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School Ventilation & Cleaning protocols

School Ventilation and Cleaning Protocols 2022-23 


North Clackamas School District (NCSD) is committed to maintaining clean and efficient facilities for the safety of students, staff, and our community. Among the dozens of recommendations and requirements of the Oregon Department of Education (ODE) and Oregon Health Authority (OHA), NCSD has taken the following steps and precautions to ensure proper ventilation systems and cleaning protocols. It is important to note that ventilation and cleaning are just two key components of effective mitigation of spreading COVID-19 and other viruses. While vaccination is the most effective method to prevent contracting COVID-19, several other mitigation methods should be considered.  The “Swiss Cheese” model below illustrates how together, various precautions will make our schools safe learning and working environments.


During the 2020-21 school year, NCSD contracted with Maul Foster Alongi, Inc. (MFA) and Portland Mechanical Contractors (PMC) to evaluate the heating, ventilation, and air-conditioning (HVAC) equipment at each school in the district to provide feasible recommendations for optimizing indoor air quality and minimizing the risk of COVID-19 transmission. Evaluation criteria were developed from ODE and OHA Ready Schools, Safe Learners (RSSL) guidance for the 2020–2021 school year, and applicable state and federal guidance related to optimizing HVAC systems and reducing the risk of COVID-19 transmission in schools. MFA made the following recommendations:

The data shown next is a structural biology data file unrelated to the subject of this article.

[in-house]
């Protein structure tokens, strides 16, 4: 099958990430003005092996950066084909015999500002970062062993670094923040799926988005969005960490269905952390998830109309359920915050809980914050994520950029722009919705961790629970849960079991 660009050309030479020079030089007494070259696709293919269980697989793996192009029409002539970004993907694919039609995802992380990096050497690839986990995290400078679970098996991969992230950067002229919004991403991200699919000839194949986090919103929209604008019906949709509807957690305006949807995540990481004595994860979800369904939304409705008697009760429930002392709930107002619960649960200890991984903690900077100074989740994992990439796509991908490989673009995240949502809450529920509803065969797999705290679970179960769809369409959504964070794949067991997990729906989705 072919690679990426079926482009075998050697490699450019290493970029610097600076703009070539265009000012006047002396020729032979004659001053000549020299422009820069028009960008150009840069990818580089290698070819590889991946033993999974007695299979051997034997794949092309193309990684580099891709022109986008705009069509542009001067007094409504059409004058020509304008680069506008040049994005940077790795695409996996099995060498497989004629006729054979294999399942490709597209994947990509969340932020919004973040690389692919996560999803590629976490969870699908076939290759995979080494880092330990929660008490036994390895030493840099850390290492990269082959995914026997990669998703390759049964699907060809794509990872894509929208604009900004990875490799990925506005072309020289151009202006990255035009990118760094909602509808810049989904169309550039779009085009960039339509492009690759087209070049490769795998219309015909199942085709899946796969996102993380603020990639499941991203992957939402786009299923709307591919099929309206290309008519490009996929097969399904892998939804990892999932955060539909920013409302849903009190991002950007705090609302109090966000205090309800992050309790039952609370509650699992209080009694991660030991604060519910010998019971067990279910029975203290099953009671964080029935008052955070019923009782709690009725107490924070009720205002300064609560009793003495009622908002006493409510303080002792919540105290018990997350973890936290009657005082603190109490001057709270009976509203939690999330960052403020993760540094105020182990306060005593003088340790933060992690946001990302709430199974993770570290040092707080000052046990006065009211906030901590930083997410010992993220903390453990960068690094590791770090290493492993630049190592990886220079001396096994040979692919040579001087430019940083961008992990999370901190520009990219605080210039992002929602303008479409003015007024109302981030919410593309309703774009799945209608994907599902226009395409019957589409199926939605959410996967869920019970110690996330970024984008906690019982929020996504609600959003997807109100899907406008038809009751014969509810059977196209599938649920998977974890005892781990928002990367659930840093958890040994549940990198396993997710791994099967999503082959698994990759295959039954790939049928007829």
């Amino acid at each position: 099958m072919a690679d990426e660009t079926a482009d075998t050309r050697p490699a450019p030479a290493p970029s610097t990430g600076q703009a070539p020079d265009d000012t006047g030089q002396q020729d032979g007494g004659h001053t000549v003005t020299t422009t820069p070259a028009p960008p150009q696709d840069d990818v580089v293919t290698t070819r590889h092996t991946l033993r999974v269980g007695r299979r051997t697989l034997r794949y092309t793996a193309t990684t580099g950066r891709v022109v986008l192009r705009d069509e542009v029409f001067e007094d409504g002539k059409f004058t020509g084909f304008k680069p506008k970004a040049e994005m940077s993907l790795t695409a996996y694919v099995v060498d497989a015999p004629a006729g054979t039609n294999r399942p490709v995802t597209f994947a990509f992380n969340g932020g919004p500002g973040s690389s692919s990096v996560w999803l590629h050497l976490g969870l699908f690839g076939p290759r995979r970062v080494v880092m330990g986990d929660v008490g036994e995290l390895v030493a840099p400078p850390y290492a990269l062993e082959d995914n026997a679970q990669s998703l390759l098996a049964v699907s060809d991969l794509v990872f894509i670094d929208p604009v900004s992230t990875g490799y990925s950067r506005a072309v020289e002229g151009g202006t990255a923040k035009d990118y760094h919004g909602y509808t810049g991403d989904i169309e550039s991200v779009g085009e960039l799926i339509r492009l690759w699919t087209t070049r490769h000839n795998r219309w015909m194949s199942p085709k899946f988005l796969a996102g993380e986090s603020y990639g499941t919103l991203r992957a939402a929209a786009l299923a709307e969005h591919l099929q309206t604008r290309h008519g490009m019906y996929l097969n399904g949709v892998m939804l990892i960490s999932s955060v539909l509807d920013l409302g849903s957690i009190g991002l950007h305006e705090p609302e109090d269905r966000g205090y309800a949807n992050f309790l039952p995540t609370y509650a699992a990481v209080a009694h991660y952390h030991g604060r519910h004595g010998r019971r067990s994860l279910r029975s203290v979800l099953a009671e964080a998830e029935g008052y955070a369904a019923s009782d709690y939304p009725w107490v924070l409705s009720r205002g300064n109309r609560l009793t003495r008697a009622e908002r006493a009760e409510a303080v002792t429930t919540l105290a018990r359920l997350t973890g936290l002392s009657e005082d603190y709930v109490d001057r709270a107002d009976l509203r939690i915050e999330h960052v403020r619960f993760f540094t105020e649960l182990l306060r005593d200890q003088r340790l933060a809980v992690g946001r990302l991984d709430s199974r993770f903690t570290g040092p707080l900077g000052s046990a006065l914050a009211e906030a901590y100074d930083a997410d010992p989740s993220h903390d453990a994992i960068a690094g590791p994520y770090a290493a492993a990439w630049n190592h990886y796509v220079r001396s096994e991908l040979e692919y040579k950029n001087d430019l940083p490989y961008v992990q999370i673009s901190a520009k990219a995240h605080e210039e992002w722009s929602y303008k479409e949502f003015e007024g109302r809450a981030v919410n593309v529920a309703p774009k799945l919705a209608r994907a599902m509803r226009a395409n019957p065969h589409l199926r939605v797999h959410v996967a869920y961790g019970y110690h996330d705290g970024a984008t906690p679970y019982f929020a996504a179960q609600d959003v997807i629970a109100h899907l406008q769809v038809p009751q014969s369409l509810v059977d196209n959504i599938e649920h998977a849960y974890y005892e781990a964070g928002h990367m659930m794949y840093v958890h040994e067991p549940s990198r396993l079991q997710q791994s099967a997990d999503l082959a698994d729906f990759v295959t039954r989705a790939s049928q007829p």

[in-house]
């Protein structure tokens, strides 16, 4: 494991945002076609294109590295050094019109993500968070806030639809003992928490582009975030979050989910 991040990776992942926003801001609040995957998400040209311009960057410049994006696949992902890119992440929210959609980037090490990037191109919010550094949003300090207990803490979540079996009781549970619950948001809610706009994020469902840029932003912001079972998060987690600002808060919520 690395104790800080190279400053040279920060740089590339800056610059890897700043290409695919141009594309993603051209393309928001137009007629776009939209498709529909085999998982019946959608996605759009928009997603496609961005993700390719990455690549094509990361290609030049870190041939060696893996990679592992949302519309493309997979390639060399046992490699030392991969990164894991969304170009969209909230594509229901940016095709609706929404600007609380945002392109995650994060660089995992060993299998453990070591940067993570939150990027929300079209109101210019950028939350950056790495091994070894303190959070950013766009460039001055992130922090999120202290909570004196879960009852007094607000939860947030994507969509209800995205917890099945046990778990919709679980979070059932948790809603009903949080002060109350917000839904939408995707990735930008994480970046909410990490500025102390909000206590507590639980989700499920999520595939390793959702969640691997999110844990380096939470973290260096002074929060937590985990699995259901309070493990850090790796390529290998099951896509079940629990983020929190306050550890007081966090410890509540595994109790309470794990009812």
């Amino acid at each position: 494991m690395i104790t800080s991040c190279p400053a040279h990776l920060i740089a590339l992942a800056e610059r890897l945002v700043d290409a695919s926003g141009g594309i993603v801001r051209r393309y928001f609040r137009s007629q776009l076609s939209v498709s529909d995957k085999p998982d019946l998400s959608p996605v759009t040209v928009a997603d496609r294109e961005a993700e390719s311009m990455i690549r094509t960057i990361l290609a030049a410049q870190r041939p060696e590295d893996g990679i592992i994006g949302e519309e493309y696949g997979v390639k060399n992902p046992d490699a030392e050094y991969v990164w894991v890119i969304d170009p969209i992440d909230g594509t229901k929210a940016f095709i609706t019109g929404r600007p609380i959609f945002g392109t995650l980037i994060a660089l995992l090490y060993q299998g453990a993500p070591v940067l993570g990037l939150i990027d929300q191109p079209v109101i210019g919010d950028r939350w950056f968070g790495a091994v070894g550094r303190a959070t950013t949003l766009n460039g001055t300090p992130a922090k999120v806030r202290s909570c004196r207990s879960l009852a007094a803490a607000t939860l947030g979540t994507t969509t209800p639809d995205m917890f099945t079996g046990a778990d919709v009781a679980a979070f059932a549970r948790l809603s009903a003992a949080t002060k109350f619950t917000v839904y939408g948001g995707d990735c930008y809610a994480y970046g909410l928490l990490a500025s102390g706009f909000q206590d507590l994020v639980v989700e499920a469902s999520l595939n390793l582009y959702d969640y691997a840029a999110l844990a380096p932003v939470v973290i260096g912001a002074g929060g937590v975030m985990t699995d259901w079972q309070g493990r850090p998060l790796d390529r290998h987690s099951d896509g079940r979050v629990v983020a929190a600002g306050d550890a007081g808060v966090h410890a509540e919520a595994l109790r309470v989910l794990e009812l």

PMC observed that the ventilation systems frequently conform with applicable guidance. The following are the recommendations and NCSD’s response to each in bold italics.

  • Select air-handling unit (AHU) filtration levels that are maximized for equipment capabilities. Use filters with a minimum efficiency reporting value (MERV) of 13 if equipment allows (make sure that the pressure drop is less than the fan capacity). PMC noted that most AHUs can currently accommodate a MERV 13 filter, although some of the units require modification to complete the installation. Therefore, NCSD should make modifications to accommodate MERV 13 filters where feasible. NCSD installed MERV 13 filters where equipment allows and modified other units to accommodate the MERV 13 filters where possible.
  • Verify that AHU filters are properly sealed. PMC observed that several AHUs should be provided with filter sealant to minimize the amount of air that can bypass the filters. NCSD sealed the AHU filters.